Line Editing

    And also, hold your horses. Because next we have the line edit, or what for memory’s sake you can call a line-by-line edit, which is exactly what it sounds like. The line editor will go through your manuscript line by line, interacting with your writing at the sentence and paragraph level, looking for and addressing issues in clarity, flow, and word choice — the way in which your language is communicating your thesis or your story. In a word, readability. Is your manuscript readable? Is your prose fluid and precise?

    It is?! That’s great! Because that means you’re ready for …

     

    Copyediting

    … a copyedit, or copy edit. This is where you’ll nab those pesky comma splices (or my preferred plural form, comma spli). A copyeditor will go through your manuscript word by word looking for goofs in punctuation, tense, spelling, grammar and the like. In other words, she will edit your copy. Because she’s a copyeditor. A copyeditor also fixes errors in style — for example, if you’re using AP and should be using Chicago, she’ll make those changes — and will make sure your citations and references and bibliographies and so on are all properly formatted and consistent. In other words, all of those naggy little details that we writers don’t always have the time, or desire, to address ourselves.

    [Note: a copyedit and a proofread are not the same! A proofreader fixes only errors in spelling and punctuation, etc., and will not address issues in flow, clarity, or style. Read this fun post on proofing for more.]

     

    Falling Action and Denouement

    That’s about it, y’all. You now know as much about editing as I do!

    Now, not all writers will need all of the above during the manuscript process. If you’ve done your own developmental and substantive and content and line editing, then maybe all you need is a copyedit. Or maybe you’re fully confident in your writing and proofing abilities, but struggle with structure or ideas, in which case maybe the only editing you need is developmental. Either way, at some point between idea and publication, it’s imperative that you use some brand of editor.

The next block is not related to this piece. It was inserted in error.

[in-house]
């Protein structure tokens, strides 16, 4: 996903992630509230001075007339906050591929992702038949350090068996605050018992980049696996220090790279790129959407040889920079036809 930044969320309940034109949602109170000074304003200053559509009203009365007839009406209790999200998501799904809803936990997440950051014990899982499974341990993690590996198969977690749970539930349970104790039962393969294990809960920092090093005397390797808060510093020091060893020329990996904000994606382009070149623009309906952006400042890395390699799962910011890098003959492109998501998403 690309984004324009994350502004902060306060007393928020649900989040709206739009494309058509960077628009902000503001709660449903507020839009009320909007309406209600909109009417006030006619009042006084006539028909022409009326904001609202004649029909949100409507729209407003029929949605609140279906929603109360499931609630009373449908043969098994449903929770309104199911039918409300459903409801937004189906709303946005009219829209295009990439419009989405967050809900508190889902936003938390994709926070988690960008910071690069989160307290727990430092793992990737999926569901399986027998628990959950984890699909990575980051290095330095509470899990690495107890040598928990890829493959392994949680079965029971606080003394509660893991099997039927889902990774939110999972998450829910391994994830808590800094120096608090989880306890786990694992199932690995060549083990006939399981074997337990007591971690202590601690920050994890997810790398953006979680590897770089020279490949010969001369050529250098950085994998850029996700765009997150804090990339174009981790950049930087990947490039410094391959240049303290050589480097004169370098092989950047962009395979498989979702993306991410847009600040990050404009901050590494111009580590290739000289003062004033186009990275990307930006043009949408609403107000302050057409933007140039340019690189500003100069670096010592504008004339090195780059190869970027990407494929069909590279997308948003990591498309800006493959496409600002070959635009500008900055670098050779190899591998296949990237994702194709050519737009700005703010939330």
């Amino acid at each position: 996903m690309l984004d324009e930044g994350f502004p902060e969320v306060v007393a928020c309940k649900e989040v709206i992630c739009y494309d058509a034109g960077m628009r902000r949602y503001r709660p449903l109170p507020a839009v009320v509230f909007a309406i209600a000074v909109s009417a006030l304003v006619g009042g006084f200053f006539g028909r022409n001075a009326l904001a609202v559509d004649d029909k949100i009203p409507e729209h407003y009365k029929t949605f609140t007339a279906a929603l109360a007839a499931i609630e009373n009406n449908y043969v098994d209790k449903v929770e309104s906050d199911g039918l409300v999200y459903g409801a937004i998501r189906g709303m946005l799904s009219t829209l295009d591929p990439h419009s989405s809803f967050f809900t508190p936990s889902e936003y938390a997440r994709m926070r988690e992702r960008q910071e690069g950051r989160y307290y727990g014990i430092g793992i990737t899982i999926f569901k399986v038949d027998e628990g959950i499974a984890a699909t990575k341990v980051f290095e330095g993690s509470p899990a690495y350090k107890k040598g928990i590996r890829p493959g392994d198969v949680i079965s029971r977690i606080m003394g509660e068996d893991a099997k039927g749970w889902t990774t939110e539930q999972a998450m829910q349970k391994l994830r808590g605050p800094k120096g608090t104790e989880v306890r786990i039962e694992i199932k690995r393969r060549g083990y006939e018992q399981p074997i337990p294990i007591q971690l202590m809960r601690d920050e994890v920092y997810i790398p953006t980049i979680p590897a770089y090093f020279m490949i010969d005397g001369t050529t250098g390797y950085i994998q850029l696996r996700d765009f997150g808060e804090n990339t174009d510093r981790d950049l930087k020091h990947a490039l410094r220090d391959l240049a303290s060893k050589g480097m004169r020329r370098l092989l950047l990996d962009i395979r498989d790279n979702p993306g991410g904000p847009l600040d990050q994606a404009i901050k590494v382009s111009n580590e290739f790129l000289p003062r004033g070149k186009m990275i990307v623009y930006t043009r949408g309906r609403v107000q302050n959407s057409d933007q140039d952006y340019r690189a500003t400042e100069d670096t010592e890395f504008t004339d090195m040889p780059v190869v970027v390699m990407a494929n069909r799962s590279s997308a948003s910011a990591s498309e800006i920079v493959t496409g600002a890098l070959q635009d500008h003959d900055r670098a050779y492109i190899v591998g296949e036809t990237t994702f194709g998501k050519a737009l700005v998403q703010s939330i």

IMG_0561If your manuscript is ready for some editorial attention, request a free consult, tell us about your project and we’ll lay out all of your options. OK? OK.

    (Because “okay” was never intended to be a word. An editor taught me that.)

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    10 Comments to “What Kind of Editing Do I Need? 5 Easy Editing Terms to Remember”

    • It would be stupendous if I could afford the last three. Developing, fleshing, and tightening are things I think I can handle through the course of multiply drafts.

      Regrettably, I’m going to have to rely on fellow writers who are willing to do the content editing for free. Right now, I have two of these people in mind for this and one has intentively agreed to help. I have a way to go before I’ll be ready though. I’ll probably have to go with this same idea for line editing, but I’m hoping to find the money for a professional.

      I definitely am going to beg, borrow, and steal to get the professional copy editor. I paid attention in all of my English classes but… you know what I mean.

      What is your opinion on the book, Writer’s Digest University: Everything You Need to Write and Sell Your Work? Would it be helpful for learning about what comes after the draft?

      • Thanks for reading and responding, Glynis.

        “It would be stupendous if I could afford the last three. Developing, fleshing, and tightening are things I think I can handle through the course of multiply drafts.”

        That’s great that you have this confidence in your structuring and organizational skillz. Without that foundation, the writing itself has to pull that much more of the weight. It still surprises me how many published books have plot holes or mistakes in sequencing, or simply read as if the writer didn’t make any decisions at all.